During COVID, society has labeled fast-food workers “heroes,” teachers “superstars,” and doctors “the most selfless people on this planet.” However, one group of people remains overlooked. Farmers have been working around the clock to try and get stores restocked, maintain food quality, and still follow the corona safety standards. There have been no boat parades, no thank you’s, no national spotlight, but a continual demand for more. Not only is this sad, but the added stress on farmers could be devastating. They’re already a high-risk category for suicide; add on the stress of a pandemic and it’s a powder keg ready to blow.
In most states, the quarantine has crippled the restaurant industry and thus left farmers no market for their commodities. Similarly, sporting events, schools, and summer camps—all shutdown—are all large markets for farmers. In many states, the food grown is simply going to waste. Florida farmers are plowing their fields under because the cost of harvesting is too high. Farming manufacturers such as Koboda are also suffering, opting to send 2,700 workers home. These families are left without work and the owners with the stress of not being able to help.
Unlike Corona, suicide crisis isn’t a new phenomenon. The world of farming is built off on the continual cycle of the plant, grow, and harvest. Unfortunately, this life cycle is cut short for too many farmers. In 2015, three farmers took their lives in the same rural village of Georgetown, Ohio. All three men were in their mid-50s to 60s. It might be a surprise to find that suicide has racked the farming community but for those on the inside, it is now a tragic part of life.
According to USA Today, between 2014 to 2018, over 450 farmers took their own lives. The suicide rate for “farmers, ranchers, and other Agricultural managers was double that of the general population in 2012” and that is likely an underestimate. Farming is hard to categorize. Farmers work in management, engineering, consulting, and many more subcategories. This variability of jobs within the workforce makes it difficult to track suicide in the “farming” community.
The National Farmers Union goes so far as to say that “if farmers, ranchers, and agricultural managers were given their own major group, they [would] rank first and third in suicides in 2012 and 2015.”
Too often, there is no help to be found. While urban communities have roughly 10 mental health professionals per 100,000, farming communities have 3. Calls to the Farm Aid hotline, a service for farmers to use when they need mental help have jumped 92% in the past 5 years. For such services to prove effective, the counselors must know the ins-and-outs of the community. Unfortunately, most health professionals aren’t familiar with farming life.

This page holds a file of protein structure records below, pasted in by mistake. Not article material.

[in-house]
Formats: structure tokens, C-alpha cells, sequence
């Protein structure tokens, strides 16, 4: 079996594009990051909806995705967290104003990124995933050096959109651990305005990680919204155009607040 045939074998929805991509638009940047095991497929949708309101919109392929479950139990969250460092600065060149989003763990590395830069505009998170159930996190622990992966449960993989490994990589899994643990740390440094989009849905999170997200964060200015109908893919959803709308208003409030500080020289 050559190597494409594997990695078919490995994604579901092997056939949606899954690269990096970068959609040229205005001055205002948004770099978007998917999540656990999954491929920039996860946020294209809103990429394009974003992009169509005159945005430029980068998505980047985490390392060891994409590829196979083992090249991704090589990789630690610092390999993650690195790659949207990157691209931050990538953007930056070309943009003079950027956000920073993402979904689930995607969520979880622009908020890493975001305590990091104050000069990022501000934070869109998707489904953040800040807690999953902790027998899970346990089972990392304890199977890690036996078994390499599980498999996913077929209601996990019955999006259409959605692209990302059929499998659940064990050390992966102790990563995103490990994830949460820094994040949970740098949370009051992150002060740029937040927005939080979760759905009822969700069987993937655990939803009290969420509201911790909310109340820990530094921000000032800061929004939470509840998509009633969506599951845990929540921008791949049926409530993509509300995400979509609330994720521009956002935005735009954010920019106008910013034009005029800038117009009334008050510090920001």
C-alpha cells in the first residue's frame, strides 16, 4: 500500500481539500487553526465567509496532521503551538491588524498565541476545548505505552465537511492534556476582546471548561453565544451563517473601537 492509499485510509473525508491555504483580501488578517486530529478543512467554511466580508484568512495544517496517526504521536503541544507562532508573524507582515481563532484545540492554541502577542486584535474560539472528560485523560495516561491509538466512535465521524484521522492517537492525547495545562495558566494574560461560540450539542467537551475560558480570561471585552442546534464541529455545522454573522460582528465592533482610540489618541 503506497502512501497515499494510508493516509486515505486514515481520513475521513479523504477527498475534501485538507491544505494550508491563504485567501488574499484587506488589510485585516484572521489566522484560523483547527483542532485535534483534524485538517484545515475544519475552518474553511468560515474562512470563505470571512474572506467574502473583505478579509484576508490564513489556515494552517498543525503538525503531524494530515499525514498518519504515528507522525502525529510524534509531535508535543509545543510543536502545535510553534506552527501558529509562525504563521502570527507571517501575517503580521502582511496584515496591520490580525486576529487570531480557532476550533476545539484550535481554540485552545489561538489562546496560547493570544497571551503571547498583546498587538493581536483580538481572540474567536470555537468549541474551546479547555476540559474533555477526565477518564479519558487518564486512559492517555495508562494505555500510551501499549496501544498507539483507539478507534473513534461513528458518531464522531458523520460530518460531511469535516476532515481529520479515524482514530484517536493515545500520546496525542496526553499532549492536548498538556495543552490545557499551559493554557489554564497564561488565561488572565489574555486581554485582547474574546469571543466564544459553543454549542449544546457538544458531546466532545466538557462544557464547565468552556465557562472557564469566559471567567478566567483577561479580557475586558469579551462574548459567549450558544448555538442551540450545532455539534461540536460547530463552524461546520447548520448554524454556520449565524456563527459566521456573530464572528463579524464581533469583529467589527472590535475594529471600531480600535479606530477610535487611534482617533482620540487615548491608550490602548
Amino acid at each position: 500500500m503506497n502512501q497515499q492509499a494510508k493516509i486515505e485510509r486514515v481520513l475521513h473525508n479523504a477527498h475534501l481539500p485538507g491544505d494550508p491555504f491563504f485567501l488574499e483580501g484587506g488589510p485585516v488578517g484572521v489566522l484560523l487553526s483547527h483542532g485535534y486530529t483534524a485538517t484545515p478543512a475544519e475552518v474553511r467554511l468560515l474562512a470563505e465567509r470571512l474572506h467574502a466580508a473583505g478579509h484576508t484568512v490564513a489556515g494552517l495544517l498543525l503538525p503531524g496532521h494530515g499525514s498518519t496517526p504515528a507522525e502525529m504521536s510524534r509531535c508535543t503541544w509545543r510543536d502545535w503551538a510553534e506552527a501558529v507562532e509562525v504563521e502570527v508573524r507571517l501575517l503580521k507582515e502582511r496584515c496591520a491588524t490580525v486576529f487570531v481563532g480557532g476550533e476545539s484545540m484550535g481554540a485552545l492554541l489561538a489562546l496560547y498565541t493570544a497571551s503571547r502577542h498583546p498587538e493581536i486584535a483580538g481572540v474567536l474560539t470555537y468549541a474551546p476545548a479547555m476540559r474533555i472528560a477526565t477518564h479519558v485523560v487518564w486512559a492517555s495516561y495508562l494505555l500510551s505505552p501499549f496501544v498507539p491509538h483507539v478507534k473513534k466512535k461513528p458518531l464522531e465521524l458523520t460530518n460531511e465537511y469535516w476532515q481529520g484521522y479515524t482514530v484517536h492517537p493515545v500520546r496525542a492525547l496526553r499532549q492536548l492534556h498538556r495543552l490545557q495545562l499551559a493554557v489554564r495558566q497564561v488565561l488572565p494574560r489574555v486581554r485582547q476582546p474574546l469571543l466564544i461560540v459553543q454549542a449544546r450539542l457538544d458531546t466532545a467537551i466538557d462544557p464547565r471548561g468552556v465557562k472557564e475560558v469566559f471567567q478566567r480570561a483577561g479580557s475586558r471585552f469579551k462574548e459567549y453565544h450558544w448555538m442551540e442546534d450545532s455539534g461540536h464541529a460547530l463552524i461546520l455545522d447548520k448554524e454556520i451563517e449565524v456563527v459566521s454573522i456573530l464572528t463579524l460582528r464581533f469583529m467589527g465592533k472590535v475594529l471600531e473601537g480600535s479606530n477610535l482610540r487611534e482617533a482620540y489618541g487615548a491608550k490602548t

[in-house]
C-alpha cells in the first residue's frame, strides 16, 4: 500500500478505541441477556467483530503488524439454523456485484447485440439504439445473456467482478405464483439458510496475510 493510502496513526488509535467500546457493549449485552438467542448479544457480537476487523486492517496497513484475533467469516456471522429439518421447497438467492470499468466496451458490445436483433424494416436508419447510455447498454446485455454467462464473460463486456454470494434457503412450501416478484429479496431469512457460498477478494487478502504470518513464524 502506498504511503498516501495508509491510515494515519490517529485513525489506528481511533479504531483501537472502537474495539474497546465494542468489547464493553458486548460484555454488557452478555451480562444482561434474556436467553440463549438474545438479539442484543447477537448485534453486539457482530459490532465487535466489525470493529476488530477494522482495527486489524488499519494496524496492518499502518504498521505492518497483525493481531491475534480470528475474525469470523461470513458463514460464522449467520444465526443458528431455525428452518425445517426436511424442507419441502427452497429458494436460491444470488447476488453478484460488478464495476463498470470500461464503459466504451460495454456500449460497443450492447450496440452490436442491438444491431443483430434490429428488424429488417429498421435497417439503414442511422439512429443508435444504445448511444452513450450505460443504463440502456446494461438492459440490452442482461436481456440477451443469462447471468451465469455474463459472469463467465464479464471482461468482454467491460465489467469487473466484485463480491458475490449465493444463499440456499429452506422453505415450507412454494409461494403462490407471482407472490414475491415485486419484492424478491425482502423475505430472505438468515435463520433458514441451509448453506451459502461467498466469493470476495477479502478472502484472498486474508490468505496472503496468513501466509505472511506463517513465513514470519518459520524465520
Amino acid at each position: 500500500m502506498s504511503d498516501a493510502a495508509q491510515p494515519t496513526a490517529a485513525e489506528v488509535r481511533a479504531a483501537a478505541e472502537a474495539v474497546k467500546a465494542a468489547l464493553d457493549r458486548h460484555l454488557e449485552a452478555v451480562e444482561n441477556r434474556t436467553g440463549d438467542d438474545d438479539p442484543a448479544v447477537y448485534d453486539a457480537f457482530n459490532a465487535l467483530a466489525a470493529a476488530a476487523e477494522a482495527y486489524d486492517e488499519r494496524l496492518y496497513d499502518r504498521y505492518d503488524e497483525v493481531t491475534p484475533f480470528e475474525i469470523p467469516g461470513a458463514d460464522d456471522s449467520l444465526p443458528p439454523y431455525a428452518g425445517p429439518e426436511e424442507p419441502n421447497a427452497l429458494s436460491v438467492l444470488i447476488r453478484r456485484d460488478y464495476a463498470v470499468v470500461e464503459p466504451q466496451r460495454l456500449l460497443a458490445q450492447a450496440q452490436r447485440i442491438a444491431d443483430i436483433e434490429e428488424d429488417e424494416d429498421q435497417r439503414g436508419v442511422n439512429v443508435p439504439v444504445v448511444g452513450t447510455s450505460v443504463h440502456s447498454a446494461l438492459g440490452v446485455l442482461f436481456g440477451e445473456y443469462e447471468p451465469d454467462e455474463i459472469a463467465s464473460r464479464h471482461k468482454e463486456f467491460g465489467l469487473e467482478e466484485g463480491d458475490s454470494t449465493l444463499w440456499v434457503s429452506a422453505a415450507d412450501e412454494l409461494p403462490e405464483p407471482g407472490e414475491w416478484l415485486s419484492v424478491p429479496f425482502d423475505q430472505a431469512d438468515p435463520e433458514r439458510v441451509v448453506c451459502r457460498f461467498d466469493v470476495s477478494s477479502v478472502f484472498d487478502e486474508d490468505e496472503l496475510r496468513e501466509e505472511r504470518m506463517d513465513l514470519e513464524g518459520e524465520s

The added stress of Corona has forced many farmers to pivot, lose property, and struggle to make a profit safely. In an interview for this article, Natalie, a second-generation Californian rancher, said, “My dad is a dairy owner and farmer. At the moment one of our workers is moving away and another had a stroke. This puts us down two workers. This forced my dad and another worker to take one-two dairy jobs until they can find new workers which is tough because the only people who want to work also want to live on the property and we can’t move anyone out until COVID is over.”
There is a cultural issue as well. Farmers often don’t trust the professionals, taking pride in their community, and so are reticent to reach out. Susan Harris-Broomfield of the Rural Health Wellness and safety Director for Nebraska said in an interview, “farmers are a tough bunch and they have thick skin and they don’t want to be seen pulling up to the counselor’s office. It’s not their jam.”
Policy, culture, and personal attitudes all affect this epidemic of suicide but it really comes back to the nature of the work. The long hours of planting, harvesting, and processing require a mental fortitude that wears one down. The risk of feast or famine years adds a level of uncertainty that only worsens mental health.
Growing up in a farming community, it’s always sad to see a farmer have to sell because of revenue loss, or to watch a disease destroy their herd. Many families have been doing the same thing on their plots of ground for generations, and many individuals have never done anything else. To get out of farming would be in breach of their way of life and their tradition. When someone in the community suffers the entire community feels it.
When dealing with the mental health of a community it’s important to approach it with humility. The farming community is a proud bunch and do not take lightly people telling them what they are doing wrong. Most farmers farm because they love what they do: providing food to their community with their own hands. Professionals need to build bridges with farmers and programs need to be around at all times, not just in times of crisis. Most importantly, more people need to be open with mental health to destroy the stigma around it.
The views expressed in this article are the opinion of the author and do not necessarily reflect those of Lone Conservative staff.